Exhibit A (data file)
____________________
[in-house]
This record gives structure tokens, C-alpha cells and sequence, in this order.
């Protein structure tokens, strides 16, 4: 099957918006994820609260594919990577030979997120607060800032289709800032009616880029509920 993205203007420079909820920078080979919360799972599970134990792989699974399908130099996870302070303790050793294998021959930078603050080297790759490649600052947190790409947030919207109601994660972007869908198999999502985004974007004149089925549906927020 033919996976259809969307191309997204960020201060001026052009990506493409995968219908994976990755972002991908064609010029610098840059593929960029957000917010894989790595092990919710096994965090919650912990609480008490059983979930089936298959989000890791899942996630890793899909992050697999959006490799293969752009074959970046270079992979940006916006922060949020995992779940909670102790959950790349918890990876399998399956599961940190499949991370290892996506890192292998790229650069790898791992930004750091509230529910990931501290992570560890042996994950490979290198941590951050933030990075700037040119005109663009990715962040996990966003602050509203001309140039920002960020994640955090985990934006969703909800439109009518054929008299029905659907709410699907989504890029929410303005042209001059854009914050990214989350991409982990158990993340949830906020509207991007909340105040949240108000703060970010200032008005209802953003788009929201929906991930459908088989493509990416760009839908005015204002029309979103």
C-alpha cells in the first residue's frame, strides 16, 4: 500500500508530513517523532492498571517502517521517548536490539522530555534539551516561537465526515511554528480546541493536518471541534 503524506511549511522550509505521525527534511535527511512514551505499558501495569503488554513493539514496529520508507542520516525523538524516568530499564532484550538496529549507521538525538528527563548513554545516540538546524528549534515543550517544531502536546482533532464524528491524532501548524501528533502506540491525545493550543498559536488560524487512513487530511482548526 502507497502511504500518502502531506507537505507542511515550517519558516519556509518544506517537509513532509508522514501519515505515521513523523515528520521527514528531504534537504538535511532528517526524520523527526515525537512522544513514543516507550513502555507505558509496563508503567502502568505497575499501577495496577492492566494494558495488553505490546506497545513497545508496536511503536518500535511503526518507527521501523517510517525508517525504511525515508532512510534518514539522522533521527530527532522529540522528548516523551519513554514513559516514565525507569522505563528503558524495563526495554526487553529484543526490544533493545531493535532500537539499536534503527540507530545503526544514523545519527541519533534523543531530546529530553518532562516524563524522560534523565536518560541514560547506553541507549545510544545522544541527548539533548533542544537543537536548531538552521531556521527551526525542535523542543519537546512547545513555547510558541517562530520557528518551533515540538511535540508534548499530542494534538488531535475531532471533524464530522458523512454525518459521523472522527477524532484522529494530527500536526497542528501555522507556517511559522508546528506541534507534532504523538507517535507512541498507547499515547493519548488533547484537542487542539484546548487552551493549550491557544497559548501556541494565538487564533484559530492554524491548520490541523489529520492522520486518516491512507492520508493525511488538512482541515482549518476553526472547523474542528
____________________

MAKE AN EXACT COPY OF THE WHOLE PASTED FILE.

[in-house]
This record gives structure tokens, C-alpha cells and sequence, in this order.
């Protein structure tokens, strides 16, 4: 099957918006994820609260594919990577030979997120607060800032289709800032009616880029509920 993205203007420079909820920078080979919360799972599970134990792989699974399908130099996870302070303790050793294998021959930078603050080297790759490649600052947190790409947030919207109601994660972007869908198999999502985004974007004149089925549906927020 033919996976259809969307191309997204960020201060001026052009990506493409995968219908994976990755972002991908064609010029610098840059593929960029957000917010894989790595092990919710096994965090919650912990609480008490059983979930089936298959989000890791899942996630890793899909992050697999959006490799293969752009074959970046270079992979940006916006922060949020995992779940909670102790959950790349918890990876399998399956599961940190499949991370290892996506890192292998790229650069790898791992930004750091509230529910990931501290992570560890042996994950490979290198941590951050933030990075700037040119005109663009990715962040996990966003602050509203001309140039920002960020994640955090985990934006969703909800439109009518054929008299029905659907709410699907989504890029929410303005042209001059854009914050990214989350991409982990158990993340949830906020509207991007909340105040949240108000703060970010200032008005209802953003788009929201929906991930459908088989493509990416760009839908005015204002029309979103």
C-alpha cells in the first residue's frame, strides 16, 4: 500500500508530513517523532492498571517502517521517548536490539522530555534539551516561537465526515511554528480546541493536518471541534 503524506511549511522550509505521525527534511535527511512514551505499558501495569503488554513493539514496529520508507542520516525523538524516568530499564532484550538496529549507521538525538528527563548513554545516540538546524528549534515543550517544531502536546482533532464524528491524532501548524501528533502506540491525545493550543498559536488560524487512513487530511482548526 502507497502511504500518502502531506507537505507542511515550517519558516519556509518544506517537509513532509508522514501519515505515521513523523515528520521527514528531504534537504538535511532528517526524520523527526515525537512522544513514543516507550513502555507505558509496563508503567502502568505497575499501577495496577492492566494494558495488553505490546506497545513497545508496536511503536518500535511503526518507527521501523517510517525508517525504511525515508532512510534518514539522522533521527530527532522529540522528548516523551519513554514513559516514565525507569522505563528503558524495563526495554526487553529484543526490544533493545531493535532500537539499536534503527540507530545503526544514523545519527541519533534523543531530546529530553518532562516524563524522560534523565536518560541514560547506553541507549545510544545522544541527548539533548533542544537543537536548531538552521531556521527551526525542535523542543519537546512547545513555547510558541517562530520557528518551533515540538511535540508534548499530542494534538488531535475531532471533524464530522458523512454525518459521523472522527477524532484522529494530527500536526497542528501555522507556517511559522508546528506541534507534532504523538507517535507512541498507547499515547493519548488533547484537542487542539484546548487552551493549550491557544497559548501556541494565538487564533484559530492554524491548520490541523489529520492522520486518516491512507492520508493525511488538512482541515482549518476553526472547523474542528